Bioregionalisation for the SW Pacific and Indian oceans

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Lead: Piers Dunstan, CSIRO

Background

Biogeographic regionalisation – or bioregionalisation for short – is a process by which the physical and biological variability in the environment is analysed, classified and mapped into spatial units, each with distinct biological, ecological and physical properties.  The process simplifies the complex spatial organisation in nature (e.g., habitats) and represents it on a map to improve understanding and inform decision making.  Biogeographic maps of provinces are an essential tool for the sustainable use and conservation of marine biodiversity (e.g., for developing an ecologically representative and coherent network of marine protected areas).

The process of developing bioregionalisations

As a step towards ensuring the connectivity, sustainable use and conservation of marine biodiversity, bioregionalisation exercises for the western South Pacific Ocean and the Indian Ocean will be conducted.  This approach builds upon that developed and established by the Australian national marine bioregionalisation process, undertaken by CSIRO.  By collating and integrating available physical and biological information in a systematic manner, a set of biogeographic provinces are identified that reflect habitat diversity, biological diversity and any interaction between the two.  These outputs are compatible with those from similar exercises around the world.

Stakeholders from the region, including data holders, marine resource users, public and private sector environmental agencies, and relevant national and international governance authorities, are to be included at various stages in the process, to ensure that the final outcome of the work is a set of appropriate, inclusive, integrated and transparent management tools for the region.

Objectives

  • To develop a bioregionalisation for the western South Pacific Ocean and the Indian Ocean.
  • To promote connectivity and ecological coherence in spatial management.

Approach

A stepwise approach to the completion of this work includes the following activities:

  • Identification, acquisition and collation of physical and biological datasets available in the region of interest, thereby rationalising their format for inclusion in the analysis.
  • Application and refinement of existing methods, starting with the processing of physical datasets to produce a physical regionalisation and production of draft bioregionalisations for selected taxa.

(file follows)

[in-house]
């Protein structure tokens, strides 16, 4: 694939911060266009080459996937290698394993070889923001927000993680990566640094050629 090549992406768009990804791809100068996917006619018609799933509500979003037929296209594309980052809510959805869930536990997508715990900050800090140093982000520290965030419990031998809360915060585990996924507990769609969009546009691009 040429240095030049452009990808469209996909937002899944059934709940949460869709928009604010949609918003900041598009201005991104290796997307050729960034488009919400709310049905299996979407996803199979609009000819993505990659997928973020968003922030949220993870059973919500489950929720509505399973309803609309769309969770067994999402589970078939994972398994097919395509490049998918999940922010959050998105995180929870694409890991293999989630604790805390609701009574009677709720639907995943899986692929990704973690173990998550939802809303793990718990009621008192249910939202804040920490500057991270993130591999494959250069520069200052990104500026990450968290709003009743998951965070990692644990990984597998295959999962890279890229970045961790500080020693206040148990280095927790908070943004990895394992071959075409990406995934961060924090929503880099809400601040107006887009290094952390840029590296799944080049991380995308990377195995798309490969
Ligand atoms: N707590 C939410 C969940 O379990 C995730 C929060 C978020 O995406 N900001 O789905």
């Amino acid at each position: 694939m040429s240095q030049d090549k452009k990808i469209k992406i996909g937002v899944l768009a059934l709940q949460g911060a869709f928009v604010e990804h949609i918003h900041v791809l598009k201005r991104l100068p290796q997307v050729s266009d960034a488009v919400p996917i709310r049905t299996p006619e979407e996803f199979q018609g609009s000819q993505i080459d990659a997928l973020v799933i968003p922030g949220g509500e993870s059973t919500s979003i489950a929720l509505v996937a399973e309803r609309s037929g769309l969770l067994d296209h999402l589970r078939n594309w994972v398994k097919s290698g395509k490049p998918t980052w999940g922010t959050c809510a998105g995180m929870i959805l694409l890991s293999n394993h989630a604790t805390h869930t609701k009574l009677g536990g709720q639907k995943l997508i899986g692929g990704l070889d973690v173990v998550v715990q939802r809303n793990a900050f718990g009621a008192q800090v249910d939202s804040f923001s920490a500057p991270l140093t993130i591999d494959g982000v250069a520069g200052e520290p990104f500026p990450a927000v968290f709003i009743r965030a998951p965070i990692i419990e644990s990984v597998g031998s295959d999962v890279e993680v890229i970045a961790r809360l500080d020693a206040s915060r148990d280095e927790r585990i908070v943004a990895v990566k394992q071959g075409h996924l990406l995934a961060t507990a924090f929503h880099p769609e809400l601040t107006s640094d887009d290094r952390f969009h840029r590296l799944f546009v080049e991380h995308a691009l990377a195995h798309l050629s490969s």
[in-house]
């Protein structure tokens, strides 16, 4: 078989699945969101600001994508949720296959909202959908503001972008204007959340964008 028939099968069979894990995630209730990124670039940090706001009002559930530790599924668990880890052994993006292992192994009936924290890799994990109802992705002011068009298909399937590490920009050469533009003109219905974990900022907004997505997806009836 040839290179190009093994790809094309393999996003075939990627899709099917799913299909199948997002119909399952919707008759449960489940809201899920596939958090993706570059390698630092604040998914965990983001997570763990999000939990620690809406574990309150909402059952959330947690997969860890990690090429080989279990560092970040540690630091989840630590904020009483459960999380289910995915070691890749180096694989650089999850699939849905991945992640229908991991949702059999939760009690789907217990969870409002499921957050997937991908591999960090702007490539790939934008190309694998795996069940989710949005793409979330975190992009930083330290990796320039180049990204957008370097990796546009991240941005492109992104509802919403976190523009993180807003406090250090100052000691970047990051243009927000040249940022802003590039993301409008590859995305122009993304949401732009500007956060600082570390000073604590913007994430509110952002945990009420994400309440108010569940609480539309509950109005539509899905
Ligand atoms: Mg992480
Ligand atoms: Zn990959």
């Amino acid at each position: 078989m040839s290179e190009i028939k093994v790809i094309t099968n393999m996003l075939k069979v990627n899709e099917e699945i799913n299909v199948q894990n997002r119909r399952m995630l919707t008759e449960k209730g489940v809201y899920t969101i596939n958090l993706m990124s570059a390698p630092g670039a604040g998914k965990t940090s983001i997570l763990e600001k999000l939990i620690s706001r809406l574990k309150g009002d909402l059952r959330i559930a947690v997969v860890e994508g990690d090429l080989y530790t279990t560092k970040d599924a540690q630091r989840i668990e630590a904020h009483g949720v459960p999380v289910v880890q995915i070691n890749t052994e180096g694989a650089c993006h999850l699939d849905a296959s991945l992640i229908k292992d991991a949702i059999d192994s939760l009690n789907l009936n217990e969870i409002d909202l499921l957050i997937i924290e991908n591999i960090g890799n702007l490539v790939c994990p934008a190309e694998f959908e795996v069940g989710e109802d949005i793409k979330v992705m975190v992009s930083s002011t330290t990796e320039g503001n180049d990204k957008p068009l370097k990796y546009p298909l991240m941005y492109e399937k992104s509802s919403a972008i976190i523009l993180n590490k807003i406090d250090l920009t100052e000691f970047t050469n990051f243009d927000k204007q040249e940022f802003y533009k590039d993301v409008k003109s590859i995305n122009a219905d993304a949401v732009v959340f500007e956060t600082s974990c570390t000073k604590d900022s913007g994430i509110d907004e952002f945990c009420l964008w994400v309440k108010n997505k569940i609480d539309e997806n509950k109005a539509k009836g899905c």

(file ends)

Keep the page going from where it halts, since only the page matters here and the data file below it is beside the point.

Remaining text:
• Organisation of regional international workshops to involve regional data holders, the scientific community, industry and regional governments in the development of bioregionalisations for the Indian and western South Pacific Oceans.
  • Verification of the boundaries generated by the bioregioknalisation process, followed by engagement with regional, national and international authorities to ensure that the results and limitations of the bioregionalisation exercise are understood and used to optimise the effectiveness of local, national and regional marine spatial management plan.

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Results to date

Once the mathematical models used to perform biogeographical analyses were selected and refined, physical regionalisations of the Indian Ocean and of the southern Pacific Ocean were completed. These form the canvas on which to place species observation data, building up information on species’ habitat preferences and the extent of their distribution.

As a result of these activities, in the Indian Ocean, 72 benthic and 14 pelagic bioregions have been identified, and in the southern Pacific Ocean, 35 benthic and 16 pelagic bioregions have been identified.  Each of these bioregions has been described, mapped, and a qualitative ecosystem model that identifies the key pressures acting on it has been created.

Descriptions of all the bioregions identified are available in two reports (left).

All of these outputs are undergoing final checks by comparison with direct observation of their predictions in the field.  Once validated, they will be finalised and available for dissemination and application across the region, although preliminary results are already being used and ‘road tested’ in a handful of localised applications.

Publications that have emerged from this work include:

  • Bioregions in Marine Environments: Combining Biological and Environmental Data for Management and Scientific Understanding, by S Woolley and colleagues, in BioScience, January 2020, Vol. 70 No. 1 (download).
  • Contrasting Processes Drive Ophiuroid Phylodiversity across Shallow and Deep Seafloor, by T D O’Hara and colleagues, in Nature, January 2019, Vol. 565 No. 7741 (download).

Application

There are many spheres of science, industry and civil society in which a state-of-the-art bioregionalisation would be useful.  For example, the resultant maps from this work will inform the placement of marine protected areas, as well as the choice of spatial or temporal management measures on fishing, mining, marine traffic or industrial discharge.  Understanding the interacting characteristics of different bioregions will allow the tailoring of management practices to ensure sustainable use and conservation of biodiversity across each of the ocean basins.  These examples represent and embody the CBD’s objectives of conservation, sustainable use and fair sharing of the benefits arising from the utilisation of biodiversity and associated natural resources.